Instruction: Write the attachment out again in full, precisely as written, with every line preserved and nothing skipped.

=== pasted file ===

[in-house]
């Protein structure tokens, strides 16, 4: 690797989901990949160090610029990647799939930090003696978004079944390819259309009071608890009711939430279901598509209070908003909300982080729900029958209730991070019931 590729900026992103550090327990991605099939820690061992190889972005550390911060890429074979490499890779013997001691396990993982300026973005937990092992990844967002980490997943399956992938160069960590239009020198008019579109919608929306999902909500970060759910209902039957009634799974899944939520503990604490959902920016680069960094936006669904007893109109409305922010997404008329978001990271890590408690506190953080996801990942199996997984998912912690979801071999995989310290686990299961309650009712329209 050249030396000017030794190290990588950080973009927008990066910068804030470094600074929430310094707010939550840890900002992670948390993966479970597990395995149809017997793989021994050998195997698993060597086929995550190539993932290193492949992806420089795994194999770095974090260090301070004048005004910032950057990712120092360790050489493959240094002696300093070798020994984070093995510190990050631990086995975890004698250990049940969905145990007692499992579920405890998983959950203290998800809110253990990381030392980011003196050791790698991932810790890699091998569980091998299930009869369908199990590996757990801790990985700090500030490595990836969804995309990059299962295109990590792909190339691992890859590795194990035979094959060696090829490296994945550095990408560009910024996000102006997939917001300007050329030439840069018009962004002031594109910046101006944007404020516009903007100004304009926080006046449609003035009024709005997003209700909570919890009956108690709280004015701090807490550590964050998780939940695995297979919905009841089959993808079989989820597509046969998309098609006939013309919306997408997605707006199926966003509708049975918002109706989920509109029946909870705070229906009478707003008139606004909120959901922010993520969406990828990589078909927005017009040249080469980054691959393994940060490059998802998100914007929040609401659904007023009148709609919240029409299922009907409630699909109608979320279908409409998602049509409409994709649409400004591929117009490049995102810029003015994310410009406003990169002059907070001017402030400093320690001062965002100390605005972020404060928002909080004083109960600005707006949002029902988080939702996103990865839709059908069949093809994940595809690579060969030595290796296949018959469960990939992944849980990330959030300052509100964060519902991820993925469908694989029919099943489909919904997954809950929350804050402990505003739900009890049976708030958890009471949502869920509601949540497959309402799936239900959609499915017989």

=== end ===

[in-house]
């Protein structure tokens, strides 16, 4: 690797989901990949160090610029990647799939930090003696978004079944390819259309009071608890009711939430279901598509209070908003909300982080729900029958209730991070019931 590729900026992103550090327990991605099939820690061992190889972005550390911060890429074979490499890779013997001691396990993982300026973005937990092992990844967002980490997943399956992938160069960590239009020198008019579109919608929306999902909500970060759910209902039957009634799974899944939520503990604490959902920016680069960094936006669904007893109109409305922010997404008329978001990271890590408690506190953080996801990942199996997984998912912690979801071999995989310290686990299961309650009712329209 050249030396000017030794190290990588950080973009927008990066910068804030470094600074929430310094707010939550840890900002992670948390993966479970597990395995149809017997793989021994050998195997698993060597086929995550190539993932290193492949992806420089795994194999770095974090260090301070004048005004910032950057990712120092360790050489493959240094002696300093070798020994984070093995510190990050631990086995975890004698250990049940969905145990007692499992579920405890998983959950203290998800809110253990990381030392980011003196050791790698991932810790890699091998569980091998299930009869369908199990590996757990801790990985700090500030490595990836969804995309990059299962295109990590792909190339691992890859590795194990035979094959060696090829490296994945550095990408560009910024996000102006997939917001300007050329030439840069018009962004002031594109910046101006944007404020516009903007100004304009926080006046449609003035009024709005997003209700909570919890009956108690709280004015701090807490550590964050998780939940695995297979919905009841089959993808079989989820597509046969998309098609006939013309919306997408997605707006199926966003509708049975918002109706989920509109029946909870705070229906009478707003008139606004909120959901922010993520969406990828990589078909927005017009040249080469980054691959393994940060490059998802998100914007929040609401659904007023009148709609919240029409299922009907409630699909109608979320279908409409998602049509409409994709649409400004591929117009490049995102810029003015994310410009406003990169002059907070001017402030400093320690001062965002100390605005972020404060928002909080004083109960600005707006949002029902988080939702996103990865839709059908069949093809994940595809690579060969030595290796296949018959469960990939992944849980990330959030300052509100964060519902991820993925469908694989029919099943489909919904997954809950929350804050402990505003739900009890049976708030958890009471949502869920509601949540497959309402799936239900959609499915017989």